The history of knitting is a unique and interesting one, even so etymologically speaking. The word knitting is thought to derive from the Proto-Germanic word ‘knuttijaną’ meaning to bind or tie into a knot, which then developed into the old English ‘cnyttan’ and then the modern word ‘knitting’. It is believed that knitting originated in Egypt as early as 500 CE, as a much quicker form of nalbinding – a similar fibre art form. The most ancient fragment of knitting ever found was in Egypt, dating around 1000 AD, which featured intricate patterns and design techniques. Because of this intricate pattern used to design it, historians agree that this suggests it was not the first knitted textile to exist as it was already quite advanced in itself.
Knitting spread during the 14th century into Europe and is frequently depicted in paintings. It wasn’t until the 16th century that English knitters invented the famous purl stitch – a backward knit stitch where the knit stitch is made by inserting the needle from the back to the front. It was around this time that Queen Elizabeth I began incorporating knitted sleeves into her gowns. The manufacturing industry became incredibly important to England during this period as did the production of knitted textiles, so much so that a law was enacted which meant citizens were required to wear a knitted cap on Sundays and holidays or they would be fined. This meant there was always steady business for knitwear producers. During this same period, the industrial revolution, the first knitting machine was invented in 1589. This massively increased the potential for the scale and intricacy of knitted goods produced, so much so that the need for hand-knitting was essentially eliminated and it evolved into a hobby for wealthy women.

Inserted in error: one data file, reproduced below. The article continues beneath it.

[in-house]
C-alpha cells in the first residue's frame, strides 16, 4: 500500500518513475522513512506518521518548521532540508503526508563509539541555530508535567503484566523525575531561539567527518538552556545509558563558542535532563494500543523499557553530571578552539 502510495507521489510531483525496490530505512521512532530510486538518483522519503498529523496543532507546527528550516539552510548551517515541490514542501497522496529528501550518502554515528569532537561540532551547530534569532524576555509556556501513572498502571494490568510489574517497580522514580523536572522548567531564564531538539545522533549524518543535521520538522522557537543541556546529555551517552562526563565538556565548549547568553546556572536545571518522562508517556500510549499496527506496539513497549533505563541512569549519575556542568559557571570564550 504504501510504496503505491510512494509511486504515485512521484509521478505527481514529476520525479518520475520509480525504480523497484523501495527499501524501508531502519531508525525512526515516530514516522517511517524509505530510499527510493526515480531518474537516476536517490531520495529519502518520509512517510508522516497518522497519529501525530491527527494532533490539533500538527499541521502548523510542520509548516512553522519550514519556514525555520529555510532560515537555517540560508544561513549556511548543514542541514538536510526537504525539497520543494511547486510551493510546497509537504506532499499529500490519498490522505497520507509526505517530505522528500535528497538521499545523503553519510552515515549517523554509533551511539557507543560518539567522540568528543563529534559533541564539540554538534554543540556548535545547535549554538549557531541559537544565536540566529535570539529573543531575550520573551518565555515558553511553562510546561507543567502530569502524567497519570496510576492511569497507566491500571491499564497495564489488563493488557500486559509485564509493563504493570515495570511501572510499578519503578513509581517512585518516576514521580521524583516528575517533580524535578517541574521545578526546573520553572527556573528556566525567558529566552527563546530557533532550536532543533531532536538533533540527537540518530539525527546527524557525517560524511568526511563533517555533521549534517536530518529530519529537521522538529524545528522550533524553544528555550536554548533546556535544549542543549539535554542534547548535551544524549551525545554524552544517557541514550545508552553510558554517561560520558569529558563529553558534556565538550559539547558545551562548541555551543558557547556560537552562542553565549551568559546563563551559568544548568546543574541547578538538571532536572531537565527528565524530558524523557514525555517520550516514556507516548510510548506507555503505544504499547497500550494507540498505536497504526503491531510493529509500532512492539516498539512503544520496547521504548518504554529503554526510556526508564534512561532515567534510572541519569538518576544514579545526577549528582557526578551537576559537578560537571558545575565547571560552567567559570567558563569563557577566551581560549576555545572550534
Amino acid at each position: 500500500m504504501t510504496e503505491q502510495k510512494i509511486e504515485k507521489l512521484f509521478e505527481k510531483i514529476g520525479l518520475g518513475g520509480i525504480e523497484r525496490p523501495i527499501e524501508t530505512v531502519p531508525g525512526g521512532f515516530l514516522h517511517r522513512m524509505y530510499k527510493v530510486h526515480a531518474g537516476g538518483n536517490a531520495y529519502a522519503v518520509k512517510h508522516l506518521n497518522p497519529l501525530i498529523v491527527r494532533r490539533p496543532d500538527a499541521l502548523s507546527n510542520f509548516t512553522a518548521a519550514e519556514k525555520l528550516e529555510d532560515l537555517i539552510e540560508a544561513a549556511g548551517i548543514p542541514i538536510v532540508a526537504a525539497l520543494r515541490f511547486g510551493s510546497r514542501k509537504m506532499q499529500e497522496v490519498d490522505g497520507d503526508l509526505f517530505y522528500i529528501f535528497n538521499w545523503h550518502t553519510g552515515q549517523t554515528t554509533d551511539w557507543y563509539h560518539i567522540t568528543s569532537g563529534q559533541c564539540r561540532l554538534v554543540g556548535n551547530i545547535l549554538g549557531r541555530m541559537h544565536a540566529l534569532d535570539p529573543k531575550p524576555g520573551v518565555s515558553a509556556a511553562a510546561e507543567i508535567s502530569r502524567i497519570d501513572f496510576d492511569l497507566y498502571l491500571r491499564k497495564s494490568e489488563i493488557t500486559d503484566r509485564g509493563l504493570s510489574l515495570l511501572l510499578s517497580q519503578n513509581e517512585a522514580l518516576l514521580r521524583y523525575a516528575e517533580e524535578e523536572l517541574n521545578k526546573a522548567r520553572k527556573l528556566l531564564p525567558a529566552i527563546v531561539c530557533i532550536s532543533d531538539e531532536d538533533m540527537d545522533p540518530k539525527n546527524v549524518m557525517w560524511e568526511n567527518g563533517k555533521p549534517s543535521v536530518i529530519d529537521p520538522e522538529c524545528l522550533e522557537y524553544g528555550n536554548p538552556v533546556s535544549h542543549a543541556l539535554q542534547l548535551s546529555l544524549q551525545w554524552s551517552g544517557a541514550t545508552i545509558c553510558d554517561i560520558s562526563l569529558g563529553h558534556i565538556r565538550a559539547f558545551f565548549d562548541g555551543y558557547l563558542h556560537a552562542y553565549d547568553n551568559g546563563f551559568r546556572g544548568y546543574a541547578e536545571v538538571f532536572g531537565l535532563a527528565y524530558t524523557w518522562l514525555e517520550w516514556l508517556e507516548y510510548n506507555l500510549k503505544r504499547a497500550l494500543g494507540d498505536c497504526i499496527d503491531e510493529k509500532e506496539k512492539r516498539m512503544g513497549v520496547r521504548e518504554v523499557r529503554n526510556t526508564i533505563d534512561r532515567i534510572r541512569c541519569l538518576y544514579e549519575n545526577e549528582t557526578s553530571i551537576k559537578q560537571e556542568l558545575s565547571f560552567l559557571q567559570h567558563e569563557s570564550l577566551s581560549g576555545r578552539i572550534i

The word crochet comes from the French word ‘croc’ or ‘croche’ meaning “hook”. Of all the three techniques discussed, crochet is the youngest, but despite this, the origins of crochet are the most mysterious as there is essentially no archaeological evidence of early crochet of the time of its supposed invention. It is believed to have originated in Europe in the 16th century as a different style of technique to embroidery from the Ottoman empire called tambour. As it spread through Europe, crochet became the saving grace for many Irish people as it allowed them to sell their intricate crochet lace as a means to escape the potato famine and emigrate to America. This is subsequently the way in which crochet was introduced to the Americas.